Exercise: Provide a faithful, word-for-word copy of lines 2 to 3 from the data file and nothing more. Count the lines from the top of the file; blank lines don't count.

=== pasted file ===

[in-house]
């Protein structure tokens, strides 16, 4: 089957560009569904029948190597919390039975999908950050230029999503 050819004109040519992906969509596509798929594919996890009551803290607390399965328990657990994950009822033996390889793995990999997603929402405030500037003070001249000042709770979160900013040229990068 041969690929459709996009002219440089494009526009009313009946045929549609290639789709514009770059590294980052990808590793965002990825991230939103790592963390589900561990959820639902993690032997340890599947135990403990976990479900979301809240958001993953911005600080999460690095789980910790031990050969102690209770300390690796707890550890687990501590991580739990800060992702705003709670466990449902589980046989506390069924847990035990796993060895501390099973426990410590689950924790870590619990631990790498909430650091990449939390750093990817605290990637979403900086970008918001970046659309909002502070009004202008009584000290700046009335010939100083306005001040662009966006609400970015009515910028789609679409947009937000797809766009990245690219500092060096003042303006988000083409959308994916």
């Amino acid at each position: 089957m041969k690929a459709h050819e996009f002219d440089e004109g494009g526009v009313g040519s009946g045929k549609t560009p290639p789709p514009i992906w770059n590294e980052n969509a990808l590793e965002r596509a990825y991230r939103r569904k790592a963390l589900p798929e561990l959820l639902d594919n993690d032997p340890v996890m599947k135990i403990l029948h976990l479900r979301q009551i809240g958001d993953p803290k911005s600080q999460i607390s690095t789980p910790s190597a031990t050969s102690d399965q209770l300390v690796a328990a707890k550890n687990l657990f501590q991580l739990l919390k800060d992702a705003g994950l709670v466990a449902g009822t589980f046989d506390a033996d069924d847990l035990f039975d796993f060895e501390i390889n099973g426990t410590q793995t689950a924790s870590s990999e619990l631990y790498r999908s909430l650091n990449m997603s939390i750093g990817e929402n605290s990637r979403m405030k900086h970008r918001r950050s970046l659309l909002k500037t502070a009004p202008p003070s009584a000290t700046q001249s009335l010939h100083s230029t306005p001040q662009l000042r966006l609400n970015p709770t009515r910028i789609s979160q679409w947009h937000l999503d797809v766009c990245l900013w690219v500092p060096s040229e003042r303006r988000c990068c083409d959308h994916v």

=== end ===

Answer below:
């Protein structure tokens, strides 16, 4: 089957560009569904029948190597919390039975999908950050230029999503 050819004109040519992906969509596509798929594919996890009551803290607390399965328990657990994950009822033996390889793995990999997603929402405030500037003070001249000042709770979160900013040229990068 041969690929459709996009002219440089494009526009009313009946045929549609290639789709514009770059590294980052990808590793965002990825991230939103790592963390589900561990959820639902993690032997340890599947135990403990976990479900979301809240958001993953911005600080999460690095789980910790031990050969102690209770300390690796707890550890687990501590991580739990800060992702705003709670466990449902589980046989506390069924847990035990796993060895501390099973426990410590689950924790870590619990631990790498909430650091990449939390750093990817605290990637979403900086970008918001970046659309909002502070009004202008009584000290700046009335010939100083306005001040662009966006609400970015009515910028789609679409947009937000797809766009990245690219500092060096003042303006988000083409959308994916």
């Amino acid at each position: 089957m041969k690929a459709h050819e996009f002219d440089e004109g494009g526009v009313g040519s009946g045929k549609t560009p290639p789709p514009i992906w770059n590294e980052n969509a990808l590793e965002r596509a990825y991230r939103r569904k790592a963390l589900p798929e561990l959820l639902d594919n993690d032997p340890v996890m599947k135990i403990l029948h976990l479900r979301q009551i809240g958001d993953p803290k911005s600080q999460i607390s690095t789980p910790s190597a031990t050969s102690d399965q209770l300390v690796a328990a707890k550890n687990l657990f501590q991580l739990l919390k800060d992702a705003g994950l709670v466990a449902g009822t589980f046989d506390a033996d069924d847990l035990f039975d796993f060895e501390i390889n099973g426990t410590q793995t689950a924790s870590s990999e619990l631990y790498r999908s909430l650091n990449m997603s939390i750093g990817e929402n605290s990637r979403m405030k900086h970008r918001r950050s970046l659309l909002k500037t502070a009004p202008p003070s009584a000290t700046q001249s009335l010939h100083s230029t306005p001040q662009l000042r966006l609400n970015p709770t009515r910028i789609s979160q679409w947009h937000l999503d797809v766009c990245l900013w690219v500092p060096s040229e003042r303006r988000c990068c083409d959308h994916v």